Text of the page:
My Garmin has an alert. David has messaged me. “40% chance of snow up there tomorrow and cold AF. Literally, the worst day to try to summit. The next day will be clear with a high of 38,” he advises me. Well, shit! I just packed up my whole camp. Fuck! With that, I drop my pack and systematically proceed to re-set up my camp. I’m too tired to set up the tarp so I do everything except for that. If it starts to rain or snow, I’ll set it up at that time. By now I’m a pro at setting up camp in the dark.
I quickly crawl back into bed deciding not to change any of my clothes with the exception of my socks because my puffy socks are so much warmer. Hopefully, I don’t regret not changing my pants. Tight pants aren’t good for keeping warm because they restrict blood flow, but I’m tired… so tired. Sleep, I’ll just sleep… all day.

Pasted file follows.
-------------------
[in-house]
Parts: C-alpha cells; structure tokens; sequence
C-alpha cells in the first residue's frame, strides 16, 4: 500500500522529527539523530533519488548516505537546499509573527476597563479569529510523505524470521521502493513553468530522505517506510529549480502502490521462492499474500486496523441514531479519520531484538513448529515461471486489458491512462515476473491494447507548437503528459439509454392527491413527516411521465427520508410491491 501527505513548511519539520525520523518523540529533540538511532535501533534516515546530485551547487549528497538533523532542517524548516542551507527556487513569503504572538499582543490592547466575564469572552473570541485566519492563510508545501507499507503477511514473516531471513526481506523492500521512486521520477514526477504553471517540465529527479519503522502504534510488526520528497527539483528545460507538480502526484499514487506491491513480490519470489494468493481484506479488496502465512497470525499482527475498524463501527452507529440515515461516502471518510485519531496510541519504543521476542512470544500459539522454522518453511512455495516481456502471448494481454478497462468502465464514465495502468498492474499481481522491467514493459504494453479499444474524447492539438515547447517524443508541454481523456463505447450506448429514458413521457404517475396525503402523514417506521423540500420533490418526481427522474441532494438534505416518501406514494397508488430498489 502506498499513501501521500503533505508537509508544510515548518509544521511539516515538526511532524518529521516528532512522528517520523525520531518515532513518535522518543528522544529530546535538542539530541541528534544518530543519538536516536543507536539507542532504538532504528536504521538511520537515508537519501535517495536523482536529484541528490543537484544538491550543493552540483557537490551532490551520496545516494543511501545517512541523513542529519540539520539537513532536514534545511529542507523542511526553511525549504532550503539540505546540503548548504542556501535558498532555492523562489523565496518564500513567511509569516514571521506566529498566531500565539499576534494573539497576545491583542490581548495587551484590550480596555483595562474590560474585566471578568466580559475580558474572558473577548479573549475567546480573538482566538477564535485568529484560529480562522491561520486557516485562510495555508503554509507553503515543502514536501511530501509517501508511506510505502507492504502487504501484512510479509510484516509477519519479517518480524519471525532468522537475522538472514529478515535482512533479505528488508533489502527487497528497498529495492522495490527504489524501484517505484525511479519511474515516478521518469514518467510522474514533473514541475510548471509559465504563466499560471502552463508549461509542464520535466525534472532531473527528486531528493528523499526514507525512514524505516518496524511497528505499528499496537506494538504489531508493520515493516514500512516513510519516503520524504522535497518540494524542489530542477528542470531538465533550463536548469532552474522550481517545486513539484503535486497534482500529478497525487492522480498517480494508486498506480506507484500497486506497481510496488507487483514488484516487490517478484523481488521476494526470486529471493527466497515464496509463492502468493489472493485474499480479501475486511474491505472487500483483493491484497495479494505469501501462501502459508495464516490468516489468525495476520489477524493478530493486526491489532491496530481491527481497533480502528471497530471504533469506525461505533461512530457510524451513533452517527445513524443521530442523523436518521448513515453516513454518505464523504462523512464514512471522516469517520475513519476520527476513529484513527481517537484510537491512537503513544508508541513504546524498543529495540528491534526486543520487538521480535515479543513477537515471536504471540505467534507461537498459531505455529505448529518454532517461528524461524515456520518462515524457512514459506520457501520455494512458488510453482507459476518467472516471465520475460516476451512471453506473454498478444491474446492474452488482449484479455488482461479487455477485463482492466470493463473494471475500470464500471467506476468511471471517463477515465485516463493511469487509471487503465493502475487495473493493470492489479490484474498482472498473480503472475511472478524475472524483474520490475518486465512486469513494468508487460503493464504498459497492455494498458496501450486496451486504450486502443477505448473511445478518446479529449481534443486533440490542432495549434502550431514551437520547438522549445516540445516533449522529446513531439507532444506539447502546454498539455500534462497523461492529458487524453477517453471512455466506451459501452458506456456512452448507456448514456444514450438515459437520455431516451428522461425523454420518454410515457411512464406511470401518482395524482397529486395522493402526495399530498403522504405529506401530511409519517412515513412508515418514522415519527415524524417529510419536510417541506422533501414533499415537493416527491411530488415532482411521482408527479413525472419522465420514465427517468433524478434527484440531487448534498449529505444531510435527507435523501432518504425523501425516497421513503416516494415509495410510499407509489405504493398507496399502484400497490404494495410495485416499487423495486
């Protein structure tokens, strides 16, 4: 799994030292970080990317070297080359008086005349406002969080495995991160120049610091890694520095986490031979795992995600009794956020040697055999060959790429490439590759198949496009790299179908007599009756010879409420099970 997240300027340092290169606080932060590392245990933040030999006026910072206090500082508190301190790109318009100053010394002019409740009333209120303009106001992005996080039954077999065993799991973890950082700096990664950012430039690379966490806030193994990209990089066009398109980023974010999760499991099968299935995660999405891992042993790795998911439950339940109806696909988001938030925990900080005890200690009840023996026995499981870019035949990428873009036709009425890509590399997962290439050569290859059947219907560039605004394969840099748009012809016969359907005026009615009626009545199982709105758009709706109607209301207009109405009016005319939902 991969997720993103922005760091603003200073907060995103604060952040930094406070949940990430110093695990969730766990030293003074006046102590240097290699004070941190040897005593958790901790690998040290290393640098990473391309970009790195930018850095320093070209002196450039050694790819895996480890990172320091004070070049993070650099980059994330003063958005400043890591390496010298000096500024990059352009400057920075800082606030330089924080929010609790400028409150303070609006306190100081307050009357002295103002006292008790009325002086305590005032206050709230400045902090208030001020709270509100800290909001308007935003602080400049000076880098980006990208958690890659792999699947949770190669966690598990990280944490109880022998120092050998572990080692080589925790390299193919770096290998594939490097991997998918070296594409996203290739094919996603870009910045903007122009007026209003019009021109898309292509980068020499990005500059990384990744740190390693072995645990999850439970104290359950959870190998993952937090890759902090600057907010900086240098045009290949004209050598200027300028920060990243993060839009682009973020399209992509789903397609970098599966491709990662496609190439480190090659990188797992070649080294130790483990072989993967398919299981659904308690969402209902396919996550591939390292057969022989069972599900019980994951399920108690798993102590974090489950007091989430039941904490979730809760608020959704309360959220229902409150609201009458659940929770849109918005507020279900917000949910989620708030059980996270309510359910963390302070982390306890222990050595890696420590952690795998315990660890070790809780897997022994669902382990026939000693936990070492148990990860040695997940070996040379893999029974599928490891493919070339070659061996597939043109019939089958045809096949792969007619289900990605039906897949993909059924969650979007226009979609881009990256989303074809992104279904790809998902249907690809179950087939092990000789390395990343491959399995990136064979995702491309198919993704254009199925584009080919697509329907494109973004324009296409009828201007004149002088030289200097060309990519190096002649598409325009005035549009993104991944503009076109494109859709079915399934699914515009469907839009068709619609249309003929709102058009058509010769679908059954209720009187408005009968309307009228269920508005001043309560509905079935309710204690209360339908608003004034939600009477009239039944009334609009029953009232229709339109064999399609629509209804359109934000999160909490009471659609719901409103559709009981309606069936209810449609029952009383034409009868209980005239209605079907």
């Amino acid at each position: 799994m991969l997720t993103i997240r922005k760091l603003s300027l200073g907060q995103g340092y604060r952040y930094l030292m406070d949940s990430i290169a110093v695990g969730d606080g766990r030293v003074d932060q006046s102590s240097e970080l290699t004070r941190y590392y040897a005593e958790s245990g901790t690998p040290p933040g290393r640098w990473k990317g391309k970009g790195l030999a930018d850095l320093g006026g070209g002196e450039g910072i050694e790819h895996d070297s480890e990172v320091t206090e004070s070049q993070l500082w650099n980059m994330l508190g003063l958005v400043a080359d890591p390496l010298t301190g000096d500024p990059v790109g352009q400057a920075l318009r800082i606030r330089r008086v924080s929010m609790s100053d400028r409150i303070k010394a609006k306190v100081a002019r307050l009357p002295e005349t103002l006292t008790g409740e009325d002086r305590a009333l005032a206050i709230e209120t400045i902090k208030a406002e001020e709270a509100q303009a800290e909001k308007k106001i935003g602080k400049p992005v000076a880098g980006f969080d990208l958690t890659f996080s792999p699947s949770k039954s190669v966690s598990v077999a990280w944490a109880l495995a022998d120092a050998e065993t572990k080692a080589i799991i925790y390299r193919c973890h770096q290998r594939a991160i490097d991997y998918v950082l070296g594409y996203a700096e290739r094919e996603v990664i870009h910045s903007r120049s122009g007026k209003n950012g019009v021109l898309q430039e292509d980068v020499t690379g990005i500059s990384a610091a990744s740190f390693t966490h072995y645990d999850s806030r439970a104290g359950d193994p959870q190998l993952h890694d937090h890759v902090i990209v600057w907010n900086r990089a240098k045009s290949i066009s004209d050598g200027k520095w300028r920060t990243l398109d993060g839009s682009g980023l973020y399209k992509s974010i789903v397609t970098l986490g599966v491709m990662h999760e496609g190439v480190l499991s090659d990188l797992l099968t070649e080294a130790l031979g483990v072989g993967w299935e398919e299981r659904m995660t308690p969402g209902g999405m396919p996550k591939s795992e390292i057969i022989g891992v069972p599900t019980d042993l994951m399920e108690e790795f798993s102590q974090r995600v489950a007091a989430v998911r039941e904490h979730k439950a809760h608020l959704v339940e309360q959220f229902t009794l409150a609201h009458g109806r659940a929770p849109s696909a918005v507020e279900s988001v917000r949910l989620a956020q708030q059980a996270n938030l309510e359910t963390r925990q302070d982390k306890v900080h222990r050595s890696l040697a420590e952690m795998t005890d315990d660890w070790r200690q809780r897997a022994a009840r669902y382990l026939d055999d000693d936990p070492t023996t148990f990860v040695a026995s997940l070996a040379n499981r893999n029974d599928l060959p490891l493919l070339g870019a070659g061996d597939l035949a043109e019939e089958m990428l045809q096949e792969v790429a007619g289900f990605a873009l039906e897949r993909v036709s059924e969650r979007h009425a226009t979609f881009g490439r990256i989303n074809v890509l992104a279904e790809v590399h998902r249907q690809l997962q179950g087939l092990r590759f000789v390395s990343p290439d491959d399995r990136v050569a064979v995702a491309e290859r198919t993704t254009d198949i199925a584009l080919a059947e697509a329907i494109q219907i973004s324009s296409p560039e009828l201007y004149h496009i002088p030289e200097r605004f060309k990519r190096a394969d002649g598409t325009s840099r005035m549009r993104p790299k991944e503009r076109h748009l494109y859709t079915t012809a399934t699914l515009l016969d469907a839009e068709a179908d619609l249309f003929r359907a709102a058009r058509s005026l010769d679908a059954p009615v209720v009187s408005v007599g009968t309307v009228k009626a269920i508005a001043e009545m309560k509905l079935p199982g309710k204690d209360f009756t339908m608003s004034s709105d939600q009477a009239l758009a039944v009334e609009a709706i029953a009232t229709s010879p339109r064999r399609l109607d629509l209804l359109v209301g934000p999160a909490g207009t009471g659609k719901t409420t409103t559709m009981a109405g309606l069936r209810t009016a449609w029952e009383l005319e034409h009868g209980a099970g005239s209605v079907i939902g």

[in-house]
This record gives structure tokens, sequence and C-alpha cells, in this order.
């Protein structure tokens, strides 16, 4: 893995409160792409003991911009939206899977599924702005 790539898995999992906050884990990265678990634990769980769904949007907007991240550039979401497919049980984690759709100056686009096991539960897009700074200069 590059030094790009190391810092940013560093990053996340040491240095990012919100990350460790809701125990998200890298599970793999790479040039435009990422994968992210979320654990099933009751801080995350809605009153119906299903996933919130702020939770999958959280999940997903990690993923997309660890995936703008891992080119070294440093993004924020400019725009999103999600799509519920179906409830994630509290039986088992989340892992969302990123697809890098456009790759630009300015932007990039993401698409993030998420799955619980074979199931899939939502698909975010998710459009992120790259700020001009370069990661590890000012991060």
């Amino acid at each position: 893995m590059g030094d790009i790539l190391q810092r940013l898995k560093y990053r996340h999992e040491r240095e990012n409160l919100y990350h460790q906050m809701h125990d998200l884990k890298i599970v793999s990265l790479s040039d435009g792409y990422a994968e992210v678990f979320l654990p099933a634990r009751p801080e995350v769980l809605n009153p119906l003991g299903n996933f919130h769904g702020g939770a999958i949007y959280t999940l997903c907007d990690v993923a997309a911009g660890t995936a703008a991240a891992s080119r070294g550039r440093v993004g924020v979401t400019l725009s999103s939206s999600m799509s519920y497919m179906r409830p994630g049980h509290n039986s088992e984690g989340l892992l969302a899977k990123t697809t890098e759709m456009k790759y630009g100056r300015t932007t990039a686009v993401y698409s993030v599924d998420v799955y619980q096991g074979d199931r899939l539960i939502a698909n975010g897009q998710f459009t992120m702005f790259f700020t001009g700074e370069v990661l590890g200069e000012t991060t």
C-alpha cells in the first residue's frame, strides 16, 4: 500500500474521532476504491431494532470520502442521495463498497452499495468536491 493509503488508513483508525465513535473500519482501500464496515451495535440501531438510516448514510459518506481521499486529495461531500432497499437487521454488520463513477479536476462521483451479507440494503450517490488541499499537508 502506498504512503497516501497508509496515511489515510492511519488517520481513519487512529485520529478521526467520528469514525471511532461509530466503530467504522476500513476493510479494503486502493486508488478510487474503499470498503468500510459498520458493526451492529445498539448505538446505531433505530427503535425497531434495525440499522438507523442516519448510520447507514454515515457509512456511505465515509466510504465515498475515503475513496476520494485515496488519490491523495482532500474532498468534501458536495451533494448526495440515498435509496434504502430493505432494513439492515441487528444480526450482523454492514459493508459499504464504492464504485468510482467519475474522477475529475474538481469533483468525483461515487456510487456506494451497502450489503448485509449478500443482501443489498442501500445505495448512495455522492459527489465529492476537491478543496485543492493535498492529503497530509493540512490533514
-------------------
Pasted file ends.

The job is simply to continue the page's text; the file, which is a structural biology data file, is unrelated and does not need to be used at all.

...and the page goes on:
A Day Of Sleeping
Later that morning I woke up again at 7:30. I could hear another hiker coming down the hill, but I was too tired to poke my head out to see who it was. Instead, I fall back asleep, trying to follow through with my plan to sleep all day. I wake again a little later, and this time I do poke my head out. Maybe I should hike out. It’s so sunny.
Upon closer observation though, I see that white dots are covering my bivy sack and shoes. A moment later, I start to see more white dots wisping through the air. Darn! Snow! Ok, that cancels hiking out. Instead, begrudgingly, I shimmy once again out of my bivy so that I can set up my tarp. Looks like I’m hanging out here for the day. With all of this practice, I’m able to complete the setup of my tarp in the snap of a finger. Just in time too. The flurries begin to increase and I crawl into my bivy to sleep it out.